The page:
Report on Sheveluch (Russia) — 8 July-14 July 2009
Smithsonian Institution / US Geological Survey
Weekly Volcanic Activity Report, 8 July-14 July 2009
Managing Editor: Sally Sennert.
Please cite this report as:
Global Volcanism Program, 2009. Report on Sheveluch (Russia) (Sennert, S, ed.). Weekly Volcanic Activity Report, 8 July-14 July 2009. Smithsonian Institution and US Geological Survey.
56.653°N, 161.36°E; summit elev. 3283 m
All times are local (unless otherwise noted)
KVERT reported that during 3-10 July seismic activity from Shiveluch was above background levels. Based on interpretations of seismic data, ash plumes possibly rose to an altitude of 5.3 km (13,400 ft) a.s.l. on 2 and 4 July, and steam-and-gas plumes with some ash content were emitted during the reporting period. On 3 July, a gas-and-steam plume seen on a video camera rose to an altitude of 3.3 km (10,800 ft) a.s.l. Analysis of satellite imagery revealed a daily thermal anomaly over the lava dome. The Level of Concern Color Code remained at Orange.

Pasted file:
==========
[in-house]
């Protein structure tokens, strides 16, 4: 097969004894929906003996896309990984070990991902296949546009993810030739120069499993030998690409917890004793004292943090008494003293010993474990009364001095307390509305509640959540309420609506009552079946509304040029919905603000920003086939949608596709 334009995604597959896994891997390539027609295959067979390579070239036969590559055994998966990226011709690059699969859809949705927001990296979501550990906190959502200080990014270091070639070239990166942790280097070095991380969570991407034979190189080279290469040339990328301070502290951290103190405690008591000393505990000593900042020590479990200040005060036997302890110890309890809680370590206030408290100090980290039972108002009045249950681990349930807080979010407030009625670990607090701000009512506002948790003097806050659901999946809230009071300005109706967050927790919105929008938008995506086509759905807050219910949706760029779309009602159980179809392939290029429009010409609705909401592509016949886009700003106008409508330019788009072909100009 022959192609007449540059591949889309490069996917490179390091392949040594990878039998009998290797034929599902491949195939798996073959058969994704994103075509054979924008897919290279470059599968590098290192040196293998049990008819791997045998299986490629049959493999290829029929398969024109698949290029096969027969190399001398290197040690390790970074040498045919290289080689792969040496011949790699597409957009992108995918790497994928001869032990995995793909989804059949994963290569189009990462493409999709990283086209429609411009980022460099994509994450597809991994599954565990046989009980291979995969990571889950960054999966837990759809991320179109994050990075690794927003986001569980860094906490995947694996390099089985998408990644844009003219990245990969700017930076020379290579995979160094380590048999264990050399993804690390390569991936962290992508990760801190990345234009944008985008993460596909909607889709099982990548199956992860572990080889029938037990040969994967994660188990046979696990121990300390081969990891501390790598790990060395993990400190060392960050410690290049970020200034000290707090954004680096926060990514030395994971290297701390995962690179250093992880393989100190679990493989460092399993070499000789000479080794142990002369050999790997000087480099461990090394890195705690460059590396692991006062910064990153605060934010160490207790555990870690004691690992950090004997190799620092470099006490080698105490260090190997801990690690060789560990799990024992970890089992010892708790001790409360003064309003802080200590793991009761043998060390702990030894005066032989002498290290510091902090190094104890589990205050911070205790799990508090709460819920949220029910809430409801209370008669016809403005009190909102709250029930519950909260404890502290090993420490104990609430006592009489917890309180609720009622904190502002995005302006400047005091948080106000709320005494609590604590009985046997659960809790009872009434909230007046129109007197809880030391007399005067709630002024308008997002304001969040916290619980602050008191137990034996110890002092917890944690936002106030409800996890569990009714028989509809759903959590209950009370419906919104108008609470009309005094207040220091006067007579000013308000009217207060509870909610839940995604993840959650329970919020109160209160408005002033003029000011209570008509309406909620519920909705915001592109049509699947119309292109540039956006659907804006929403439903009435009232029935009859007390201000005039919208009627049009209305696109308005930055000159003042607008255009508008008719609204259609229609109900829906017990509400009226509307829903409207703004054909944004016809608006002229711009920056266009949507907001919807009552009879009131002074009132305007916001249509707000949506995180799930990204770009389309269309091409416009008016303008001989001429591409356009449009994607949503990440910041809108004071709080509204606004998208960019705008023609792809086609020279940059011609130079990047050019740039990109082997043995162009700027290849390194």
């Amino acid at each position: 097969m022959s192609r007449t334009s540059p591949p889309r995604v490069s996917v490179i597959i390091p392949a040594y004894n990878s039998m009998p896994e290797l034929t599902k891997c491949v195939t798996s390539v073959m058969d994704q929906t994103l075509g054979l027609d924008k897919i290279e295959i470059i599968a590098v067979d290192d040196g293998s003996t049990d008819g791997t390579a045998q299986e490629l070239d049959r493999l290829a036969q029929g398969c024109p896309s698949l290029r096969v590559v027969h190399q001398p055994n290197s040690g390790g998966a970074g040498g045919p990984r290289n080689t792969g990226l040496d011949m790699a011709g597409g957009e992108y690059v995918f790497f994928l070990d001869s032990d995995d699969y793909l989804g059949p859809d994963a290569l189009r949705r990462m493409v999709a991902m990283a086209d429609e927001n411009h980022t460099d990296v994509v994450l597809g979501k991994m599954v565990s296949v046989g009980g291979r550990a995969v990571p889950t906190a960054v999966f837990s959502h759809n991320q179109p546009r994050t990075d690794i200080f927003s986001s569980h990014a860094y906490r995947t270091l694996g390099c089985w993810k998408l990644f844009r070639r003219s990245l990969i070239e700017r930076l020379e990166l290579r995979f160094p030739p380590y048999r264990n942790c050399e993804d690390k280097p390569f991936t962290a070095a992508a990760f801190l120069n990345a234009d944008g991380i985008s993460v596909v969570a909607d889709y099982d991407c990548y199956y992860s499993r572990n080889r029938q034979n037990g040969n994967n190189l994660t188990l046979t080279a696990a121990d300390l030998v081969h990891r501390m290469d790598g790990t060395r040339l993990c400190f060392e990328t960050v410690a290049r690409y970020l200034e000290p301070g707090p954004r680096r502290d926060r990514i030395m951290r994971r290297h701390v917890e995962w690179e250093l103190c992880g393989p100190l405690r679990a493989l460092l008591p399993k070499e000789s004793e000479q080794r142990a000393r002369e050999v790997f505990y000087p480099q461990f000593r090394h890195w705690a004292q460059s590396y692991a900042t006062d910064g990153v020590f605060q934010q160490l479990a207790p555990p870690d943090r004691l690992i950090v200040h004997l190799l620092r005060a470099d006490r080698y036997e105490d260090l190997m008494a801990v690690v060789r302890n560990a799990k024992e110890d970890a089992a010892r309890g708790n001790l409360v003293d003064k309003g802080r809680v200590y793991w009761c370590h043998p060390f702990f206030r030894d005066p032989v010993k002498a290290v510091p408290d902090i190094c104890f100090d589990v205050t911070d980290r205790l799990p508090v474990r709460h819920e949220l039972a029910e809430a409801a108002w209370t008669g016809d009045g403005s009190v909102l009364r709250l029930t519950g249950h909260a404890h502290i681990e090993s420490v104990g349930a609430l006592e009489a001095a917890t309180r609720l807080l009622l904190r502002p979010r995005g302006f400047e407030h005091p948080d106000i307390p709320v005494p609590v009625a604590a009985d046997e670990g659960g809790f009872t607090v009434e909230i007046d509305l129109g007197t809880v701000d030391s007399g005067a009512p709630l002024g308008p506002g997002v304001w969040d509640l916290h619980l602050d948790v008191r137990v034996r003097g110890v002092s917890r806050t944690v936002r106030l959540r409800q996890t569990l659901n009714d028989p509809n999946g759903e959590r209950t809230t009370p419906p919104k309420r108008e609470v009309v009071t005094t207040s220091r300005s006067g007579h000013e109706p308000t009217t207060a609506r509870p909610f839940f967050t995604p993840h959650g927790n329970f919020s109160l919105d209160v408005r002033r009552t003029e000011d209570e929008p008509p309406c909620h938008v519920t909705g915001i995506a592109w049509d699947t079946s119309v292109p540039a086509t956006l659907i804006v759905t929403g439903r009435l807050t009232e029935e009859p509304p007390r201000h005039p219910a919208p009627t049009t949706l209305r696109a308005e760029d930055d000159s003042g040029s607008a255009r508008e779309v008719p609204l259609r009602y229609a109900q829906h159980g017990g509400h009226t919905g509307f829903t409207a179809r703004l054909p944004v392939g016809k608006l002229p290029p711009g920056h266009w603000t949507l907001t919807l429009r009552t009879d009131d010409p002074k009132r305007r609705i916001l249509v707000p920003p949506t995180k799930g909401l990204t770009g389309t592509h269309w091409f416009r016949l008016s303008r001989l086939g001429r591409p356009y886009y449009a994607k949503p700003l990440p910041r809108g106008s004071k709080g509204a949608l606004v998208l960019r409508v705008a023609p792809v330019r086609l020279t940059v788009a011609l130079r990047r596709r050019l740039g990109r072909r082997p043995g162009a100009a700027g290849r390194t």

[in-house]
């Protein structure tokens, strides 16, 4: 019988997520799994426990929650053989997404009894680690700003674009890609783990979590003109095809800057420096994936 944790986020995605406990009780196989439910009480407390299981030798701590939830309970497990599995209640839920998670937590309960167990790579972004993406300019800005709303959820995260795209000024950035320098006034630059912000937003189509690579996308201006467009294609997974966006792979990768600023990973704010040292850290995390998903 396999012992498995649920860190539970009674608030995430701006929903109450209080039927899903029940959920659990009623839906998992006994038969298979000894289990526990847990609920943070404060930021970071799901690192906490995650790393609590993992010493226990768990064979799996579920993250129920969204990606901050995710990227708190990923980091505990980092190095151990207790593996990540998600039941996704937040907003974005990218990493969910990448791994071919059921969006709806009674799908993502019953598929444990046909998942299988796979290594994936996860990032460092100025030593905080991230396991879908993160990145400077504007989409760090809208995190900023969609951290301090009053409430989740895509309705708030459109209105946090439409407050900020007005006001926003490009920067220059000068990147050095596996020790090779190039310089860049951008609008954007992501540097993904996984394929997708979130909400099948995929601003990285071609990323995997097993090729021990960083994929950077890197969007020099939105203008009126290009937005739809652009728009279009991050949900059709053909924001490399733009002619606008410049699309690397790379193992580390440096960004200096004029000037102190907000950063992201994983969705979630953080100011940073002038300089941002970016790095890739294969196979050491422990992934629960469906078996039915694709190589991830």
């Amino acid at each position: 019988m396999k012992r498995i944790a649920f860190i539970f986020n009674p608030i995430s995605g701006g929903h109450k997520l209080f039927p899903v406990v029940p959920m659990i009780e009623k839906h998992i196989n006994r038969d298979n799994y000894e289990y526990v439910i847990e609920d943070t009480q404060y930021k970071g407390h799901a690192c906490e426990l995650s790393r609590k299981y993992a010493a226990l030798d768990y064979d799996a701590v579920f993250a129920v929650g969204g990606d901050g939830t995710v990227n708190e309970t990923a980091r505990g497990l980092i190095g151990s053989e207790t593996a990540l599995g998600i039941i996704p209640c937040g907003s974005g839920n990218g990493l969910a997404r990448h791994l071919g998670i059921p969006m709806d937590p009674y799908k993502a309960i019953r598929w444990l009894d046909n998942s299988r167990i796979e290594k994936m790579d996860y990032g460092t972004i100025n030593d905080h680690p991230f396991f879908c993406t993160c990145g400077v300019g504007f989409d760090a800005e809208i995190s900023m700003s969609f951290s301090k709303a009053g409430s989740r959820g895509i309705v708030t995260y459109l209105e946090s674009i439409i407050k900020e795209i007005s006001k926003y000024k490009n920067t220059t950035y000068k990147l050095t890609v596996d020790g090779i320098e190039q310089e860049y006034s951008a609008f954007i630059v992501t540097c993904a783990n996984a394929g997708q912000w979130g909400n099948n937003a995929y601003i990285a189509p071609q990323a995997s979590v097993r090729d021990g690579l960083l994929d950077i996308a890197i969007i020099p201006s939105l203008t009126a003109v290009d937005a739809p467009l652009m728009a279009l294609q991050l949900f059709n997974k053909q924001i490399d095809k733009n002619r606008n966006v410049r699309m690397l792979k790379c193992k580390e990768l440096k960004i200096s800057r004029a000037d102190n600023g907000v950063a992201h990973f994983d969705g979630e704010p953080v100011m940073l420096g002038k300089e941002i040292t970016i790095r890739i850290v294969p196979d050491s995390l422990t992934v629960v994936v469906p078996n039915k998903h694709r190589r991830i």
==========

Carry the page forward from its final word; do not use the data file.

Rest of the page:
Geological Summary. The high, isolated massif of Sheveluch volcano (also spelled Shiveluch) rises above the lowlands NNE of the Kliuchevskaya volcano group. The 1,300 km3 andesitic volcano is one of Kamchatka's largest and most active volcanic structures, with at least 60 large eruptions during the Holocene. The summit of roughly 65,000-year-old Stary Shiveluch is truncated by a broad 9-km-wide late-Pleistocene caldera breached to the south. Many lava domes occur on its outer flanks. The Molodoy Shiveluch lava dome complex was constructed during the Holocene within the large open caldera; Holocene lava dome extrusion also took place on the flanks of Stary Shiveluch. Widespread tephra layers from these eruptions have provided valuable time markers for dating volcanic events in Kamchatka. Frequent collapses of dome complexes, most recently in 1964, have produced debris avalanches whose deposits cover much of the floor of the breached caldera.